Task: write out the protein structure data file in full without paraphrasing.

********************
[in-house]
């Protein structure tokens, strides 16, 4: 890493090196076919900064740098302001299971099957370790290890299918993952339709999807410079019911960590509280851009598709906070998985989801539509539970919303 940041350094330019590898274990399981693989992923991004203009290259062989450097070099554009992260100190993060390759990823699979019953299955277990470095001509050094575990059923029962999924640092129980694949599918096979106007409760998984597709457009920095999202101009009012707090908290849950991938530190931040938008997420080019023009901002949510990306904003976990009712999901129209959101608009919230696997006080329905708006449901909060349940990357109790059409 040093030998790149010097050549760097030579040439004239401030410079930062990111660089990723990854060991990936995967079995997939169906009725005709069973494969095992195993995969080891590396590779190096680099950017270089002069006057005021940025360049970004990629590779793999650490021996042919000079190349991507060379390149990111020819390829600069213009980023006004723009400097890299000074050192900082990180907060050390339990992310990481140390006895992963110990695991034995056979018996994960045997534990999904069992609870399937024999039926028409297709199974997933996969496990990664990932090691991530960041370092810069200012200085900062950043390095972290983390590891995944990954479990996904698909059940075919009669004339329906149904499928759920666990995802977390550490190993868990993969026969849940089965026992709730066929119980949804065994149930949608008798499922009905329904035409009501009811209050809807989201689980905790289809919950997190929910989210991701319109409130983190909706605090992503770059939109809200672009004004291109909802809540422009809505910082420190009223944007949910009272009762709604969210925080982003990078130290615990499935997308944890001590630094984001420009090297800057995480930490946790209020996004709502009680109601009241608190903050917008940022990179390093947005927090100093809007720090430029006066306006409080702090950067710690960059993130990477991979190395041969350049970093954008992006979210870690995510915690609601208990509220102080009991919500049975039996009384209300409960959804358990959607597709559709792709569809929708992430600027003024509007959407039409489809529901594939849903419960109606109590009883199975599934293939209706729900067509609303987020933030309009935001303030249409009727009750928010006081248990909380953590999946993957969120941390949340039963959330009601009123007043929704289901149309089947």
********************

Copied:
[in-house]
């Protein structure tokens, strides 16, 4: 890493090196076919900064740098302001299971099957370790290890299918993952339709999807410079019911960590509280851009598709906070998985989801539509539970919303 940041350094330019590898274990399981693989992923991004203009290259062989450097070099554009992260100190993060390759990823699979019953299955277990470095001509050094575990059923029962999924640092129980694949599918096979106007409760998984597709457009920095999202101009009012707090908290849950991938530190931040938008997420080019023009901002949510990306904003976990009712999901129209959101608009919230696997006080329905708006449901909060349940990357109790059409 040093030998790149010097050549760097030579040439004239401030410079930062990111660089990723990854060991990936995967079995997939169906009725005709069973494969095992195993995969080891590396590779190096680099950017270089002069006057005021940025360049970004990629590779793999650490021996042919000079190349991507060379390149990111020819390829600069213009980023006004723009400097890299000074050192900082990180907060050390339990992310990481140390006895992963110990695991034995056979018996994960045997534990999904069992609870399937024999039926028409297709199974997933996969496990990664990932090691991530960041370092810069200012200085900062950043390095972290983390590891995944990954479990996904698909059940075919009669004339329906149904499928759920666990995802977390550490190993868990993969026969849940089965026992709730066929119980949804065994149930949608008798499922009905329904035409009501009811209050809807989201689980905790289809919950997190929910989210991701319109409130983190909706605090992503770059939109809200672009004004291109909802809540422009809505910082420190009223944007949910009272009762709604969210925080982003990078130290615990499935997308944890001590630094984001420009090297800057995480930490946790209020996004709502009680109601009241608190903050917008940022990179390093947005927090100093809007720090430029006066306006409080702090950067710690960059993130990477991979190395041969350049970093954008992006979210870690995510915690609601208990509220102080009991919500049975039996009384209300409960959804358990959607597709559709792709569809929708992430600027003024509007959407039409489809529901594939849903419960109606109590009883199975599934293939209706729900067509609303987020933030309009935001303030249409009727009750928010006081248990909380953590999946993957969120941390949340039963959330009601009123007043929704289901149309089947």